Human values and retirement experiences: A longitudinal analysis of Norwegian data.
Peer reviewed, Journal article
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Original versionSocial Indicators Research. 2021, 157 1001-1019. https://doi.org/10.1007/s11205-021-02687-7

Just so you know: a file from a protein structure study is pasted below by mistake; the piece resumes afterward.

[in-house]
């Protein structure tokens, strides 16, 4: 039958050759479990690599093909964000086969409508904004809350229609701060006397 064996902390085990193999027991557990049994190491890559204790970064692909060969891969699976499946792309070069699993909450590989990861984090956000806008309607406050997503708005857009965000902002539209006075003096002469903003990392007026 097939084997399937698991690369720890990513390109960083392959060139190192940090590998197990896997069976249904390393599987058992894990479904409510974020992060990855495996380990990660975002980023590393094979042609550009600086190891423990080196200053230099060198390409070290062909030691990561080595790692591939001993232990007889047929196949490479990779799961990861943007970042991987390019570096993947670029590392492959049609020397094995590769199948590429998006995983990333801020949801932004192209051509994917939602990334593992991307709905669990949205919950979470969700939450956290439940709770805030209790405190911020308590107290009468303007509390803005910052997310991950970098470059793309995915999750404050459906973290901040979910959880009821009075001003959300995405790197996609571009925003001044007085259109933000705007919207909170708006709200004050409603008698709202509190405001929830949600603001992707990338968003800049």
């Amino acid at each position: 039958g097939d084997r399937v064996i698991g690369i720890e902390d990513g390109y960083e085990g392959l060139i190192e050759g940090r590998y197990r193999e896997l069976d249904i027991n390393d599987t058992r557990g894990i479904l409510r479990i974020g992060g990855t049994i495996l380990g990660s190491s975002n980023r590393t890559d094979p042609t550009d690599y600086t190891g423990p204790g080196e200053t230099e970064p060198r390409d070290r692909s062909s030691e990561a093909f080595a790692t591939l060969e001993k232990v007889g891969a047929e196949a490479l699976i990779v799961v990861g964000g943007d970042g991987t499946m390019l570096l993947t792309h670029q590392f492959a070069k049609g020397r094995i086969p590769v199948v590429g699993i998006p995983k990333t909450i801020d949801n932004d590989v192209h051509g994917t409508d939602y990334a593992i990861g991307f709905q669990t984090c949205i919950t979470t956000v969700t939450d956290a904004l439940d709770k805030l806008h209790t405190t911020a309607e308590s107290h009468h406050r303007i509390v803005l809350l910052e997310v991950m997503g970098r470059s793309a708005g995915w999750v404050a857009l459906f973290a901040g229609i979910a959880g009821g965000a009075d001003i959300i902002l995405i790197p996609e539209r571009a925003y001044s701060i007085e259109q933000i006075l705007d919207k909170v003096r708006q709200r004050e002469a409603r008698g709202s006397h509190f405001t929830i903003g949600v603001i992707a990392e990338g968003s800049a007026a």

Motivational factors, such as one’s value system, may affect how people cope with the opportunities and challenges of retirement. This article explores the moderating roles of Schwartz’s four basic values (self-enhancement, self-transcendence, openness to change, and conservation) on the magnitude and duration of retirement effects on life satisfaction between two waves (2007 and 2017) of the Norwegian Life course, Ageing and Generation (NorLAG) study. Fixed-effect regression analyses are run separately for men and women to account for gender differences in the attachments and identities tied to work and non-work domains. Retirement is not a uniform experience, and findings show that retirement experiences are structured by gender and personal values. Holding values with a personal focus (self-enhancement and openness to change) is associated with less beneficial effects of retirement among men but not among women. Men holding these values may struggle to find new and stimulating avenues for experiencing personal success and variety after retirement. Holding values with a social focus (self-transcendence and conservation) is unrelated to retirement effects.